Sri Lanka vs Australia 2016: Mitchell Starc excited about his long-awaited return to Test cricket
Mitchell Starc will make his long-awaited return to Test cricket when he dons the Australian jersey against Sri Lanka in the first of three Test matches that begin at Kandy on July 26. Set to play his first Test match since being sidelined with injuries in November last year, Starc can’t wait to get back the taste of five-day cricket.
Starc, who missed the World T20, IPL as well as a number of key matches for his national side after a bone in an already troublesome right foot broke into two during the Adelaide Test against the West Indies in late 2015, made his return for Australia during the triumphant ODI tri-series in the Carribean that featured West Indies and Australia. Starc said that the rehabilitation and strengthening programme after the surgery to remove a floating bone in the same right foot has done him a word of good.
"Having that (floating) bone taken out the back has done wonders for it,” he said. "That movement has been fantastic, ever since I started bowling again after surgery. There has definitely been no pain there through the West Indies and through the start of this tour. It's a fantastic result and I'm looking forward to hopefully playing a much longer period of cricket now.”
Starc is also looking forward to working alongside South African fast bowling legend Allan Donald who has been roped in as Australia’s new bowling coach.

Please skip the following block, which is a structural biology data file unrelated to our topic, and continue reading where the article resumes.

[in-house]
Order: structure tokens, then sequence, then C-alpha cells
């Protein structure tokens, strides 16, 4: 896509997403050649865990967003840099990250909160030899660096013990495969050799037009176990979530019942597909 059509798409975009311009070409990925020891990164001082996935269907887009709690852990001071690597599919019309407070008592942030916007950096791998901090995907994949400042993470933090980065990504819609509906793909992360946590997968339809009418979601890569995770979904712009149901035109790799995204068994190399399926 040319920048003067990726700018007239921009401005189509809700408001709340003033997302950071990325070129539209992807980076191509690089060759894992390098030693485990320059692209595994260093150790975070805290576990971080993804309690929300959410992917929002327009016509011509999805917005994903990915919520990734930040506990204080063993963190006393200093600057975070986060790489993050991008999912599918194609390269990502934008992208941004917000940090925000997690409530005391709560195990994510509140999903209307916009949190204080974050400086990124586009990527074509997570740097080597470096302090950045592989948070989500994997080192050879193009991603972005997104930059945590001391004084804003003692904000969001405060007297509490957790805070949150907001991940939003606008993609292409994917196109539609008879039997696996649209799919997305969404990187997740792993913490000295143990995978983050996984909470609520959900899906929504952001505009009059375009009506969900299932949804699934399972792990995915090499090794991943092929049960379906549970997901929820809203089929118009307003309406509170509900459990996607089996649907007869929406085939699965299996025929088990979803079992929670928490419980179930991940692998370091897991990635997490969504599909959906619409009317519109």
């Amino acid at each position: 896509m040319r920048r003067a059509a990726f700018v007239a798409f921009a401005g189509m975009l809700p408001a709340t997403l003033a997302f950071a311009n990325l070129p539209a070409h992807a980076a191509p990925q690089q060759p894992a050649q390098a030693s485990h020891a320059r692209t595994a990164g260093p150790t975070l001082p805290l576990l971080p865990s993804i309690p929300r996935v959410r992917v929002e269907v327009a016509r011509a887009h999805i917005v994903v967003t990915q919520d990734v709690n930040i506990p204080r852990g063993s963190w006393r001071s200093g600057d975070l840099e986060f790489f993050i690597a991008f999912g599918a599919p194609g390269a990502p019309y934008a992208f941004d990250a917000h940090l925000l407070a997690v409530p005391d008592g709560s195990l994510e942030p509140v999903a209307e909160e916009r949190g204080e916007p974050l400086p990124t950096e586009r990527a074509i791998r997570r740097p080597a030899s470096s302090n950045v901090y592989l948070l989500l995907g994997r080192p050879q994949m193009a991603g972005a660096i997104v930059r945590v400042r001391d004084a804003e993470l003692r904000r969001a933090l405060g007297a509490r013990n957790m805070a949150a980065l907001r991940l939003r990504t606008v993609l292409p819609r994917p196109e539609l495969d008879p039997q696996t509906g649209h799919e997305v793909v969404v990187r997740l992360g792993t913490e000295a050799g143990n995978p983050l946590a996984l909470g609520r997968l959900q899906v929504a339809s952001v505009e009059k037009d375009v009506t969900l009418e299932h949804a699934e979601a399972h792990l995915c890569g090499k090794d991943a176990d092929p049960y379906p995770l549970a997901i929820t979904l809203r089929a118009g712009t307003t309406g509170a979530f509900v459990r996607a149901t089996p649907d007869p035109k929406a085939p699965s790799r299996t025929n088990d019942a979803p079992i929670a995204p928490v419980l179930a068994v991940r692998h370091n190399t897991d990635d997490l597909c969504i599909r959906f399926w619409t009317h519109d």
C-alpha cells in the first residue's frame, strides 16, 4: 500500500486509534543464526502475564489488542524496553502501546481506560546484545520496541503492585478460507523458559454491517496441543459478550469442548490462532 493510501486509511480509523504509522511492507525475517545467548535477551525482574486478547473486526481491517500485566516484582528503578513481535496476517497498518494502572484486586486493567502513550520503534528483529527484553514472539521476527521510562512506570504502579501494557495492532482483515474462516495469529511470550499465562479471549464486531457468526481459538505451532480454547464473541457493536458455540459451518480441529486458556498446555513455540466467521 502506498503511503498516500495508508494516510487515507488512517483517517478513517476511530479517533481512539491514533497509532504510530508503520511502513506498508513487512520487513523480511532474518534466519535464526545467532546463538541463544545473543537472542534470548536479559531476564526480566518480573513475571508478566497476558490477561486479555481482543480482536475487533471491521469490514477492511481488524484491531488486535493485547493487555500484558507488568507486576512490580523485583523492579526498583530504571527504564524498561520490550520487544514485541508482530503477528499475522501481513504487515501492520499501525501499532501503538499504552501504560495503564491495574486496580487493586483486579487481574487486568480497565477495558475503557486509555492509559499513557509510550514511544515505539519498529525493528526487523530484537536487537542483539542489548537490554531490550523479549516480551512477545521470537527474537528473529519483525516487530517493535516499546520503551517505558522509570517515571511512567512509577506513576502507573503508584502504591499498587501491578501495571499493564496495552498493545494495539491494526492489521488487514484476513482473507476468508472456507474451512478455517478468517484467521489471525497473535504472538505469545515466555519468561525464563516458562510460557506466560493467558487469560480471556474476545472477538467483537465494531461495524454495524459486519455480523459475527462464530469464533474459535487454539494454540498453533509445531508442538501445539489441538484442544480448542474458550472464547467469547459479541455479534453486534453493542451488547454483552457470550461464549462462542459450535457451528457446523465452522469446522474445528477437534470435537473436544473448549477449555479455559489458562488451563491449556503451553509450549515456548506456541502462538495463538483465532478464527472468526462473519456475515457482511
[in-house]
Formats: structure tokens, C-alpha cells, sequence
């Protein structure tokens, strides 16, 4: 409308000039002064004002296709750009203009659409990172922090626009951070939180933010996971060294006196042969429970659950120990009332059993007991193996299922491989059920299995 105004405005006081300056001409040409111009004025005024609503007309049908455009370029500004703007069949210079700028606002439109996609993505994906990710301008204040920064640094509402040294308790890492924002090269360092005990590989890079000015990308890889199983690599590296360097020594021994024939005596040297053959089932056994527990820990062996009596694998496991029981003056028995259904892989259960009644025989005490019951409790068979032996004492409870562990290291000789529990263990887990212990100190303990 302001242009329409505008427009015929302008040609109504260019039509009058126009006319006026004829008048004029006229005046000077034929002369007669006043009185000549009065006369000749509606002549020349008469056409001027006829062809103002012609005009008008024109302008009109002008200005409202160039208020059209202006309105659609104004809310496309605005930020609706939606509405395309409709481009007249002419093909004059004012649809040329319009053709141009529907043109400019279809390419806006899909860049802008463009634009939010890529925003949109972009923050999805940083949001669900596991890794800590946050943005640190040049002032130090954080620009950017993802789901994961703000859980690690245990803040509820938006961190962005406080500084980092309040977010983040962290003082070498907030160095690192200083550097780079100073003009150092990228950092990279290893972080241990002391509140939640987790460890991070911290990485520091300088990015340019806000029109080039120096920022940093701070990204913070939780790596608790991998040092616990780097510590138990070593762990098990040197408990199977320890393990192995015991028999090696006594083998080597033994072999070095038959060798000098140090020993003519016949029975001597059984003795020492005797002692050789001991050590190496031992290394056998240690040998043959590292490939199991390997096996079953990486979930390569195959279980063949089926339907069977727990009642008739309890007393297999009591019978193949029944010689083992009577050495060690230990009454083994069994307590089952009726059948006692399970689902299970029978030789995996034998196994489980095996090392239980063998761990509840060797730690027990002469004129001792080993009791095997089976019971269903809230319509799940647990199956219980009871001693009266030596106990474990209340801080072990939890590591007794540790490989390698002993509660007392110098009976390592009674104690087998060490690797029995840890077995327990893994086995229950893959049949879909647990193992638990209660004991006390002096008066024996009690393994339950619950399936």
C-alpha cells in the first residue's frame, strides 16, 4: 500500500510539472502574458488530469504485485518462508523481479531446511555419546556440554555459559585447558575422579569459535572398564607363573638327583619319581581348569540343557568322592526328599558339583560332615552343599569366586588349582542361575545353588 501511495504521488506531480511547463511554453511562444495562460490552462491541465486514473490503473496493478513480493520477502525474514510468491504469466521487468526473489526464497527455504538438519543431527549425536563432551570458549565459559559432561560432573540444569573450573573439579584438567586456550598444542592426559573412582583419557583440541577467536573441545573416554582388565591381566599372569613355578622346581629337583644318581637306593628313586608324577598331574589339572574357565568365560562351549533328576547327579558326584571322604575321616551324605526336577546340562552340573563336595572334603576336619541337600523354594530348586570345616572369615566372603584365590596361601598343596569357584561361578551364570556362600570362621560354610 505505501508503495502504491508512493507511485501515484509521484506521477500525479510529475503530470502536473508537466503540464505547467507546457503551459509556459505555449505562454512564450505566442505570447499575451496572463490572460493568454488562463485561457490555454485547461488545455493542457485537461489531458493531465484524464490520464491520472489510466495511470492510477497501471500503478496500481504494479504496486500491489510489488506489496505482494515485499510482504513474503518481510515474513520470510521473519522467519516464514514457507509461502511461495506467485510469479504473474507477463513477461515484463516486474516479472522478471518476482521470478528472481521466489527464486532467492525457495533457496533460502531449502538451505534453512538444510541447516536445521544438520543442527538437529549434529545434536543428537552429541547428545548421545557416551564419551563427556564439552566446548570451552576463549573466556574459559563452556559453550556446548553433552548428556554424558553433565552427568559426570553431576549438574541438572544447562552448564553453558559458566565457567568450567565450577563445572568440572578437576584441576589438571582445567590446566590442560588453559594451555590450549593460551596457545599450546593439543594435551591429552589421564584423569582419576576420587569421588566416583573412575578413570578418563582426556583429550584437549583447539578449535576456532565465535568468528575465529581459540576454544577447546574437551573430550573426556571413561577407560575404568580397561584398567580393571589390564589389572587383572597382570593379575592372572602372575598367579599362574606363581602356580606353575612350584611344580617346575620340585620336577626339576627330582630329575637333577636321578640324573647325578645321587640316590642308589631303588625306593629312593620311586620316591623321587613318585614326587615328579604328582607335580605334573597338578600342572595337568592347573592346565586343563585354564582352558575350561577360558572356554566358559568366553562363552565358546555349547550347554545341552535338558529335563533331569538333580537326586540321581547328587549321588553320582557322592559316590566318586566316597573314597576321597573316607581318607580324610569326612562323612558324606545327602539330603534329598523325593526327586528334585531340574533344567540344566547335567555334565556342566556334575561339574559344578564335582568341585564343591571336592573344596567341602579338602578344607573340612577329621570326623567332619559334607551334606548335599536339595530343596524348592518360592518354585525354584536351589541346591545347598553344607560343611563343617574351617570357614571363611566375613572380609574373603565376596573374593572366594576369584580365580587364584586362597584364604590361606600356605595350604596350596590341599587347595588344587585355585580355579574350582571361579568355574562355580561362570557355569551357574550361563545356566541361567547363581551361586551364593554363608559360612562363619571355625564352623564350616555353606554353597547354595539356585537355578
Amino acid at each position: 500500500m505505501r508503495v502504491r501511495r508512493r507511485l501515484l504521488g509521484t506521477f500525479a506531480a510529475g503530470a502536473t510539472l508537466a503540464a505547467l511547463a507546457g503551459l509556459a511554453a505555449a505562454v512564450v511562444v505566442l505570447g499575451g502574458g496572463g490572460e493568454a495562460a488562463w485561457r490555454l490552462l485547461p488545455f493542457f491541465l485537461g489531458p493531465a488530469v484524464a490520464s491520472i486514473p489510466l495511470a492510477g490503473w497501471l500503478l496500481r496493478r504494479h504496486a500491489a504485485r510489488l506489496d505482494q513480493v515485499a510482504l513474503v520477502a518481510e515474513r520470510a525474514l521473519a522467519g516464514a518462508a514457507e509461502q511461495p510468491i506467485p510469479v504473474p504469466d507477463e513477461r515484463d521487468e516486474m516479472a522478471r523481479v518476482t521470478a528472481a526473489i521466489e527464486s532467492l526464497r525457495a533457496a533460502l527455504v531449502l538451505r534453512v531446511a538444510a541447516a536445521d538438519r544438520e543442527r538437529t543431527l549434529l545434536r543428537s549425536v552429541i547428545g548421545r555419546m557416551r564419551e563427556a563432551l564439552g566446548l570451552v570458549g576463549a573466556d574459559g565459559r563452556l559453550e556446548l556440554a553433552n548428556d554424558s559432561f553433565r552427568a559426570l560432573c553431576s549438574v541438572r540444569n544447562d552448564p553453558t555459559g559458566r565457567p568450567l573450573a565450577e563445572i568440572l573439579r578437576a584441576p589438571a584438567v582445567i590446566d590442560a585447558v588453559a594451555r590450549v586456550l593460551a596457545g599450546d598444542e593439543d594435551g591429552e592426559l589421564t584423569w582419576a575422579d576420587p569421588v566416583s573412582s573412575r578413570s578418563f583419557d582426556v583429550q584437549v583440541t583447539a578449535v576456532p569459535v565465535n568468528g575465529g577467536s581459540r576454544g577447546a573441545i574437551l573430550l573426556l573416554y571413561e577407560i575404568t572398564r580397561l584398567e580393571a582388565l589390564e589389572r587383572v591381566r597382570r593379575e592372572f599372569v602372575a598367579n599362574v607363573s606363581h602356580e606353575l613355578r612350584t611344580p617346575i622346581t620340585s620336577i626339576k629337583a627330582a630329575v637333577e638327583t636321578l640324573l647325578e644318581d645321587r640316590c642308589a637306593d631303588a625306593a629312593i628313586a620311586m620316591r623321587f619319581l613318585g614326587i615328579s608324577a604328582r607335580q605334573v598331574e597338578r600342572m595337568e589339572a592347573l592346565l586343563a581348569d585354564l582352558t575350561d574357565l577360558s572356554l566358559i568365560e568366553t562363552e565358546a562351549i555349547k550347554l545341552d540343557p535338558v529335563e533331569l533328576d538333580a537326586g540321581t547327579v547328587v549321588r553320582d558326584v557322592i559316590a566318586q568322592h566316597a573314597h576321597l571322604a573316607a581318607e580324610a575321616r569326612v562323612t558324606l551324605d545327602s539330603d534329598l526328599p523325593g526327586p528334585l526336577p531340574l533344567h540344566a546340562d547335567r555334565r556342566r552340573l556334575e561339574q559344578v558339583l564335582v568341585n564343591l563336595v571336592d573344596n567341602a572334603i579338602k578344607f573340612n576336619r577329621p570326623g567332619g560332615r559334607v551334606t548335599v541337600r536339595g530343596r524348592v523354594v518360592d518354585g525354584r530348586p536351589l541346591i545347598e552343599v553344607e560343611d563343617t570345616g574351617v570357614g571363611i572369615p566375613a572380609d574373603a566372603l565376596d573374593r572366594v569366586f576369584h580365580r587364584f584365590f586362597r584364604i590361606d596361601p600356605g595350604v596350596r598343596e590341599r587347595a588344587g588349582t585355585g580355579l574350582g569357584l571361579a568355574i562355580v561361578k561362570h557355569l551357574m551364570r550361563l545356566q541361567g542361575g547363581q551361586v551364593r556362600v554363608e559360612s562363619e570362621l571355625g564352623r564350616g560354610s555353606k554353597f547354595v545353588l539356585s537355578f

“He (Donald) has toured here maybe five or six times, more than any of the other bowlers (in the Australia squad)," Starc said. "So it's great to get his thoughts on reverse swing, swinging the new ball, and maybe some of the ways the Sri Lankan players have played in the past.
"We've been working with Craig (McDermott) for a number of years now and to bring in AD (Donald) with a different set of eyes and a different set of theories it's always nice to freshen things up and see what he's got to offer on that topic as well,” he added.
Though the left arm pacer will be playing Test cricket for the time in Sri Lanka, Starc knows what to expect and has already devised a few strategies to achieve success in the island nation.
"We all reverse the ball pretty well, it's just about doing it more often and getting it in those right areas here in Sri Lanka where it's going to be needed a lot more. Not having played Test cricket here before, and comparing it to somewhere like India where you really need to strike as often and as quickly as you can with that new ball to make inroads into the middle order. It's pretty similar over here. The ball might last a little bit longer, maybe if the pitch is not being as harsh on the ball and it's swinging for a few more overs than in India,” Starc said.
"So as a bowling unit we want to take two or three wickets with that brand new ball and really get inroads into that middle order and expose them to our pace and our spinners. That's going to be a big key, and we've spoken a lot about that," he added.